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California officials announced on Wednesday that the state has awarded $100 million in funding to help develop local marijuana markets, in part by getting cannabis businesses fully licensed.
The state Department of Cannabis Control (DCC) distributed the funds to 17 cities and counties where there are a disproportionate number of provisional marijuana licenses, rather than full-year licenses. The department first announced that applications for the Local Jurisdiction Assistance Grant Program had opened in October.
Provisional licenses were allowed to be granted to business applicants as a way to more quickly stand up the adult-use market, and that temporary licensing category was set to expire on January 1 but was extended through the passage of legislation last year to give localities more time to complete the permitting process and meet environmental requirements.
Now the state is aiming to give those jurisdiction an added boost with the grant funding.
“The local jurisdictions receiving grants incorporated innovative approaches to meet the specific needs of their license communities, which is exactly what we were hoping for when developing this program,” DCC Director Nicole Elliott said. “Significant funding is being directed to process improvements and environmental assessments, both of which will help the state and local governments achieve short- and long-term goals.”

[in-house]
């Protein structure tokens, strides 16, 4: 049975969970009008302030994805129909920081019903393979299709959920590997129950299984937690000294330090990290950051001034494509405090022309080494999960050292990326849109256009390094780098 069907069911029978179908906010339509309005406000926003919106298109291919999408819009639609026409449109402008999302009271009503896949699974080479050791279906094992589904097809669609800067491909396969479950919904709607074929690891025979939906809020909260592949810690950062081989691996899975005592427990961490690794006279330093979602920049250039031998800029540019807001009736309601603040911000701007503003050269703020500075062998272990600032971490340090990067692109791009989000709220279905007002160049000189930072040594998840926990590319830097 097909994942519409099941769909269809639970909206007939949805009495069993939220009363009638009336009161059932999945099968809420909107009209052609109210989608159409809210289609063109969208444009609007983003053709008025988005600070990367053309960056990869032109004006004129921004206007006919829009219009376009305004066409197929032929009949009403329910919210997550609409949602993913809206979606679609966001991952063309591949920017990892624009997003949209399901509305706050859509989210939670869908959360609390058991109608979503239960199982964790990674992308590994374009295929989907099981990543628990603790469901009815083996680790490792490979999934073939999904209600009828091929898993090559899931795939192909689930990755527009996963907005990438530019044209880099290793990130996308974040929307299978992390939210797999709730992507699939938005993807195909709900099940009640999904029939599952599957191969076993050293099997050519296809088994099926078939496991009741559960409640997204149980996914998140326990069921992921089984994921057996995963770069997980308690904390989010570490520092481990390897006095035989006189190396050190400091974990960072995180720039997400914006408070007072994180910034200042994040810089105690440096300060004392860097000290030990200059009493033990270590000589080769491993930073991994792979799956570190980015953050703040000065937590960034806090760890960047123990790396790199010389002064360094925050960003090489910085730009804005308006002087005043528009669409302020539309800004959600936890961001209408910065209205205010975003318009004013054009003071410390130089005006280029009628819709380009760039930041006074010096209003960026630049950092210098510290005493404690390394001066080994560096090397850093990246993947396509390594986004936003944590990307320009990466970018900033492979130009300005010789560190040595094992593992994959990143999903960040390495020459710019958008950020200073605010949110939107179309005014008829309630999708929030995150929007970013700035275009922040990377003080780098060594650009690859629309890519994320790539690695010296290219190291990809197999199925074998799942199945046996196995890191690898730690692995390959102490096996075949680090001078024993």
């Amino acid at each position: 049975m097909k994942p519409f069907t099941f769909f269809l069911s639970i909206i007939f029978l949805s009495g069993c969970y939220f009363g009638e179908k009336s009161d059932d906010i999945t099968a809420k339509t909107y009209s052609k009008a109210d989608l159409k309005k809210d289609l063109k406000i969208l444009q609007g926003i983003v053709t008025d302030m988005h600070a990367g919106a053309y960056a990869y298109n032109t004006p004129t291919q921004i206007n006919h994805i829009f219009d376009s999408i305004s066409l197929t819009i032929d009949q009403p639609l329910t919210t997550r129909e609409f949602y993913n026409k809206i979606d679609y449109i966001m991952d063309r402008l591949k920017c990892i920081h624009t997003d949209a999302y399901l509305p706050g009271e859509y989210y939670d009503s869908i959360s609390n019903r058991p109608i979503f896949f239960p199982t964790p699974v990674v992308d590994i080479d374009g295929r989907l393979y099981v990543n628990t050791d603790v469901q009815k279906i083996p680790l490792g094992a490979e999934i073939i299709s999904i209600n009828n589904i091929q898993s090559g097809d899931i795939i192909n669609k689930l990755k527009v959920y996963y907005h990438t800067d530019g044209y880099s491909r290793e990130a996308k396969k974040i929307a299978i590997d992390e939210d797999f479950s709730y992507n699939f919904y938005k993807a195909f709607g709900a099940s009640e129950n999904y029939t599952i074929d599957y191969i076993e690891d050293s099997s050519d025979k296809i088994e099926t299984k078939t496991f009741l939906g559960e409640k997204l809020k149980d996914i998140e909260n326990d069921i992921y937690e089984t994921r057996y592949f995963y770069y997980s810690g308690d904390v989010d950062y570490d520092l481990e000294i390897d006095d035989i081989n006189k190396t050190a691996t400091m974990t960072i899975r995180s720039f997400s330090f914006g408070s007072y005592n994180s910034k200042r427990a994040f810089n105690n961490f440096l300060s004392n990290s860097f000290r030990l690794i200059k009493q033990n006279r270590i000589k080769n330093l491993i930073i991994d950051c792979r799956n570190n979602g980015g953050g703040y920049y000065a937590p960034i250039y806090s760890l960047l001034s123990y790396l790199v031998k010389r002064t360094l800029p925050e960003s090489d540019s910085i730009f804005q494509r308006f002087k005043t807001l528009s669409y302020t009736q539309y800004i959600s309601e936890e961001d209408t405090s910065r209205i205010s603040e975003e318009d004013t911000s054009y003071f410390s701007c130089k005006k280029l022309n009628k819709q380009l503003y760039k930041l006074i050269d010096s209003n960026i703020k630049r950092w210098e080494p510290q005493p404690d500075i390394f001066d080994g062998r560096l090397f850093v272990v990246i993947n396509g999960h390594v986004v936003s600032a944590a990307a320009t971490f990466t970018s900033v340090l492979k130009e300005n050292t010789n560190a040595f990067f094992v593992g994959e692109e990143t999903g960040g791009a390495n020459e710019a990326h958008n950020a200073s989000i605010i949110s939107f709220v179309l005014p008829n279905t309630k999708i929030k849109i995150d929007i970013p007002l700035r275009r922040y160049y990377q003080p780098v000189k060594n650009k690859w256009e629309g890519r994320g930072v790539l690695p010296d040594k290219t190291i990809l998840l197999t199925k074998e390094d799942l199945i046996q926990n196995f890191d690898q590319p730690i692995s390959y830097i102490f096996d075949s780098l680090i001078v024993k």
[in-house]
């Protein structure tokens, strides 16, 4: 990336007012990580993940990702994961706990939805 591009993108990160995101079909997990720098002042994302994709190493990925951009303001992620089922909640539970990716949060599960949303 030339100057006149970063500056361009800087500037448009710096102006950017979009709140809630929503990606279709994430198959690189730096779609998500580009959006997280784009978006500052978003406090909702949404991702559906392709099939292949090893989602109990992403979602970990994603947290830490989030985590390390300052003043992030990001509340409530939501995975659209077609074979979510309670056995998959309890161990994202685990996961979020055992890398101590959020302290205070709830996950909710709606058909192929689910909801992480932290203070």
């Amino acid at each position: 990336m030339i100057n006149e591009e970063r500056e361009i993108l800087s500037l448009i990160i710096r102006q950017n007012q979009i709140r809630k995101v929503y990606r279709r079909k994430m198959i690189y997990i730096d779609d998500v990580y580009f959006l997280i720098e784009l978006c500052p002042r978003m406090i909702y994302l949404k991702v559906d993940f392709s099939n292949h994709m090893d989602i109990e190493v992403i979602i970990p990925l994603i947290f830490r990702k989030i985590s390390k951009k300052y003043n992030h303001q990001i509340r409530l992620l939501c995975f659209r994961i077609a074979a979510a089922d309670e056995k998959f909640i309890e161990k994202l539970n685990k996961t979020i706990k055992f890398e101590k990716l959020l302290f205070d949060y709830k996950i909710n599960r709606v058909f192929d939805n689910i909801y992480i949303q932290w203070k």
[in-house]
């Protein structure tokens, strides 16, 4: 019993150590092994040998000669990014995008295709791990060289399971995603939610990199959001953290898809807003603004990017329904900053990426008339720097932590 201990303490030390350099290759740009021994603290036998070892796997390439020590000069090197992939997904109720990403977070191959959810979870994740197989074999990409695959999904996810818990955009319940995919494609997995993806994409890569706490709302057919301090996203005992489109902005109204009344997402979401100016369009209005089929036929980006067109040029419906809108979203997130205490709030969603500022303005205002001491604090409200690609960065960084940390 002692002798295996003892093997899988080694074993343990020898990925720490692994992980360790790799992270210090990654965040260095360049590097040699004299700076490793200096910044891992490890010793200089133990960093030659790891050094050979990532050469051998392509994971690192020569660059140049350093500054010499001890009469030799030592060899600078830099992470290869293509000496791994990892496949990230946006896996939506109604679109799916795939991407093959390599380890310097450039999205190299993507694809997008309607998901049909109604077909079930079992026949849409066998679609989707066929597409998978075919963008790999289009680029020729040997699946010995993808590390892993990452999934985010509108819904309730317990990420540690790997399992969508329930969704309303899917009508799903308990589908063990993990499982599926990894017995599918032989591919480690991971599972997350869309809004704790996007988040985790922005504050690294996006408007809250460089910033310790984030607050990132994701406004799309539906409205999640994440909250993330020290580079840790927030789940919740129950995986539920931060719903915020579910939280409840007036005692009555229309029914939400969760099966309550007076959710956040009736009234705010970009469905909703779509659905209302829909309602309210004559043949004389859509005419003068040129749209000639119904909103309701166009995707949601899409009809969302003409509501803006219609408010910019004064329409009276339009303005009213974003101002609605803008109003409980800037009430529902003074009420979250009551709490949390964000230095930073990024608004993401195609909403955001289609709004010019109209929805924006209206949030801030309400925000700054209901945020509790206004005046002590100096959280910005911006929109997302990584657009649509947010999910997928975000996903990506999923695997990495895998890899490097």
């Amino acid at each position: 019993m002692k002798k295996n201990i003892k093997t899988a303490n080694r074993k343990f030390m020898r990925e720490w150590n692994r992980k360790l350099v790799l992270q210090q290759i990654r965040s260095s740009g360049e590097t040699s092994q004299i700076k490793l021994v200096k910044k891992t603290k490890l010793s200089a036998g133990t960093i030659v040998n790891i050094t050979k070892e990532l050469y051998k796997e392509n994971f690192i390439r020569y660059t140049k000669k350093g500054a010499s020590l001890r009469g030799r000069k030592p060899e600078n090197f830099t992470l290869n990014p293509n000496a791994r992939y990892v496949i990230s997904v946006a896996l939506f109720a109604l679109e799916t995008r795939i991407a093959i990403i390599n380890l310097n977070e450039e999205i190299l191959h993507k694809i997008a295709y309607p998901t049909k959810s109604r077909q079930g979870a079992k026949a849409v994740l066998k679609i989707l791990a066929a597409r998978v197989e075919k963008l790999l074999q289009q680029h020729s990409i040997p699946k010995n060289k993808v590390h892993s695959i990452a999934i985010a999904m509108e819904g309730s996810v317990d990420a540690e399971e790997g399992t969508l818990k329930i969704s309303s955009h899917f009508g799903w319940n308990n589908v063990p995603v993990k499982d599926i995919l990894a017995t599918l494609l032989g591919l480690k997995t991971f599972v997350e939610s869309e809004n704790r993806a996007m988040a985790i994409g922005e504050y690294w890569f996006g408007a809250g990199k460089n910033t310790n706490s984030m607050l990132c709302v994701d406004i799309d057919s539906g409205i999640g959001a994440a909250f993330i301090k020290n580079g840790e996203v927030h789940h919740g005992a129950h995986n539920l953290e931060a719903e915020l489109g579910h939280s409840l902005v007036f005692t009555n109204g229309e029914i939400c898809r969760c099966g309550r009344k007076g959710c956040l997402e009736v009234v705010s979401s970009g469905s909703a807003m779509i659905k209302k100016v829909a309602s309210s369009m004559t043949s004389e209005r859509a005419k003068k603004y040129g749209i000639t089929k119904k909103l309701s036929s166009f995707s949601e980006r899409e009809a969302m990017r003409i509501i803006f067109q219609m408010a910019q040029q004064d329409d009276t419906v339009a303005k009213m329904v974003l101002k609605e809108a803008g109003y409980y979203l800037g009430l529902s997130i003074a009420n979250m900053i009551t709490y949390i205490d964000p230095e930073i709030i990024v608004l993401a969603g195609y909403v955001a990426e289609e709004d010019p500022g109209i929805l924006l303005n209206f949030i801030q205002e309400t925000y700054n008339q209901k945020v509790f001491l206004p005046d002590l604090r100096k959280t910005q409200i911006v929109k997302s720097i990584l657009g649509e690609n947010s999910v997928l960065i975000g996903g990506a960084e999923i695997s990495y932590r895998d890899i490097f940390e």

Several jurisdictions had expressed to regulators that they were experiencing significant backlogs in processing licenses, including one localities that said it would take up to four years to get through all of its pending applications without added support.
Additional funds are also being offered to places with social equity programs in place.
Here’s how regulators described the three main purposes of the funding
-Additional staffing to process substantial workloads associated with transitioning businesses into the regulated market
-IT systems to create streamlined license processing
-Completion of environmental assessments and new initiatives for water protection and renewable energy
DCC listed several examples of how localities have specifically proposed to use the funds, which will officially be made available after the municipalities sign off on the agreement.
Long Beach, for example, will use some of its funds to “hire staff and consultants to assist with streamlining local permitting processes and processing applications,” as well as support “website design, technology improvements, and training to assist applicants.”